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Messages - oly

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Yeast and Fermentation / Re: Preparing the yeast
« on: March 22, 2013, 05:27:51 PM »
As it says in your instructions, this is a wyeast smack pack. The smack pack allows you to "proof" your yeast before brewing, so that you know your yeast are viable before pitching. The pack swells and you know your yeast are viable.  Sometimes during shipping the yeast will be subjected to high temps and maybe kills it, so they want you to proof it before you brew.  It seems that the "few days before" recommendation is to cover their a$$. If you wait until brew day and you're mashed in and find that the yeast is dead, you're sort of screwed unless you can get more yeast, and someone would be on the hook for a wasted batch of beer. This seems to be a related to the mail-order side of it, as they seem to assume the worst case, that you have nowhere else to get yeast on brewday if yours are dead.

If I smack the wyeast at all, it's 3-6 hours before pitching. I wouldn't want to do it days ahead of time and let it sit around. Maybe that's fine, maybe not, I don't know.  If you have a local shop that stocks that yeast, I'd proof it on brewday. In all liklihood it'll be fine but if not then at least you can run out and get a replacement and not waste your wort. If you have noplace nearby to get a replacement, it might be best to take their advice and proof before you mash in.

As others have said, you may need a starter anyway based on your volume and OG in which case you'll know days ahead anyway when you get your starter going.

Beer Recipes / Re: Rough Draft
« on: March 20, 2013, 05:49:07 PM »
Over in the recipe section at Tastybrew there is an all Columbus IPA called Powderhead. I've made it more than once and it's good. It has 1.071 and 92 IBU, some of those as FWH (no 60min, just FWH 30min 5min and DH). Might be worth checking out.

Yeast and Fermentation / Re: bucket lids
« on: March 03, 2013, 10:18:21 AM »
I've done it with hefeweizen a couple of times. Left the lid just sitting on the bucket, lifted it a few times a day to be quasi-open fermentation. No infection and beer came out great.

Yeast and Fermentation / Re: t-58 refermentation
« on: February 22, 2013, 01:21:08 PM »
Couple of things to consider.  Is it finished fermenting?  If it is finished (same gravity reading over several days) then add sugar at bottling.  If it is not finished, I would recommend waiting for it to finish, then add sugar at bottling.

Another thing, what is the estimated attenuation of the primary yeast vs. the T58 bottling yeast. If T58 attenuates more than the primary yeast then it will take the gravity lower in the bottles and you need to account for that when calculating the amount of priming sugar to add.

If it is not finished, and you want to bottle it, it is really a guessing game to decide whether you need sugar or not. Too many variables to guess at, unless you have a lot of experience with that recipe, those particular yeasts, and their relative ability to attenuate.

Also, the priming sugar should not impart any residual sweetness. It should all ferment, unless the yeast is pooped out, but my experience with T58 is that it will be fine in a 1.080 beer and will ferment all the priming sugar.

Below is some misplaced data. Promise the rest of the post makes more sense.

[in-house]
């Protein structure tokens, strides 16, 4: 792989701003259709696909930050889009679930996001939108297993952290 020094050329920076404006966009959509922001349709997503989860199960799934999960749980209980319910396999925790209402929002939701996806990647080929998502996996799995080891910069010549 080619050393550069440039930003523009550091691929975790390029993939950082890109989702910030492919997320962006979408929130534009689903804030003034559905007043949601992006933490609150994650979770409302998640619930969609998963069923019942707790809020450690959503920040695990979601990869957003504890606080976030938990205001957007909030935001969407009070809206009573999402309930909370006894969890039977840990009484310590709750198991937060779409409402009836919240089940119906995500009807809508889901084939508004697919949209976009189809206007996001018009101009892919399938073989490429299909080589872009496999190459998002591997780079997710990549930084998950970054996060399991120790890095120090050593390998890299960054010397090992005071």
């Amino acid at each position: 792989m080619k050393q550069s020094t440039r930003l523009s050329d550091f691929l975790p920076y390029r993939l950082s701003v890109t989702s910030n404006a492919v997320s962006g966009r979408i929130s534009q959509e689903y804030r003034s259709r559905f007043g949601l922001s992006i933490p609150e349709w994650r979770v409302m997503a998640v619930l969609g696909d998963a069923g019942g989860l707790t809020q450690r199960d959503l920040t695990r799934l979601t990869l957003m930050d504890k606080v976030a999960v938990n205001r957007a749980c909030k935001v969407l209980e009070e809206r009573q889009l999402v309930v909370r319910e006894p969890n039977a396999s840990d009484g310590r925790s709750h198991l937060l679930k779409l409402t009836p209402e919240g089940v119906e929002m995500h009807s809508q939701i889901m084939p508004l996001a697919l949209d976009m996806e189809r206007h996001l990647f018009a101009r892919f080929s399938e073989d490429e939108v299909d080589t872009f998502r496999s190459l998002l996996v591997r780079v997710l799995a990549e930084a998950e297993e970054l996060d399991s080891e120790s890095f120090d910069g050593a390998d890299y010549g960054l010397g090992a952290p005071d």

General Homebrew Discussion / Re: Accurate thermometer
« on: February 14, 2013, 09:59:17 PM »
At work we have a NIST-traceable calibration block that is used to cal all the thermometers used at work, so I can check mine in that block.

But that's a pain  :) so I just got one of these:

$30 for a waterproof nist-accurate 10" probe lolipop thermometer. works great.

General Homebrew Discussion / Re: Refactometer
« on: February 13, 2013, 12:40:31 AM »
I use this calculator:

The several times I checked it with a hydrometer it was very close. Close enough  :)

But even given the inaccuracy of the refractometer FG measurement, I still think it's a great tool. After all, when I measure FG, I'm less concerned with the absolute accuracy of the FG reading, than I am in just monitoring fermentation completion.  Unless I've completely screwed something up (pitch rate, oxygenation, ferm temp), I know it's going to finish.  So pragmatically, the FG reading is just a reading of "how done is it", i.e. is it still dropping??   The refractometer is as good a monitor of this as is the hydrometer.  If I get a reading of 8 brix for 3 times over a week, I know it's done. Whether it's 1.012, 1.011, or 1.010, doesn't really matter.

I've been using one of these cube coolers as my mash tun for 5 years. Mine might be a bit smaller than what you're looking at (mine maxes out at 15gals) but it's a cube with the drain hole in the odd 45degree slope area. I have always liked it. I made a palmer-style copper pipe (slotted tubes) manifold. Using some creative elbows and the high-temp silicone tubing crammed through the drain hole there are no leaks. There is virtually no dead space as the manifold functions more or less as a syphon and pulls out every last bit of liquid, even though the drain hole is raised up off the bottom. The lid is well insulated, but I do add some towels to the top and it holds temp, losing 1 degree over 60mins.  I started out fly sparging but now I batch. I don't see why you couldn't use a braid if you wanted to skip the manifold. I'd add a pic but it's currently full of grain for tomorrow's brew  :)

General Homebrew Discussion / Re: What are you tappin'?
« on: December 12, 2012, 03:13:59 PM »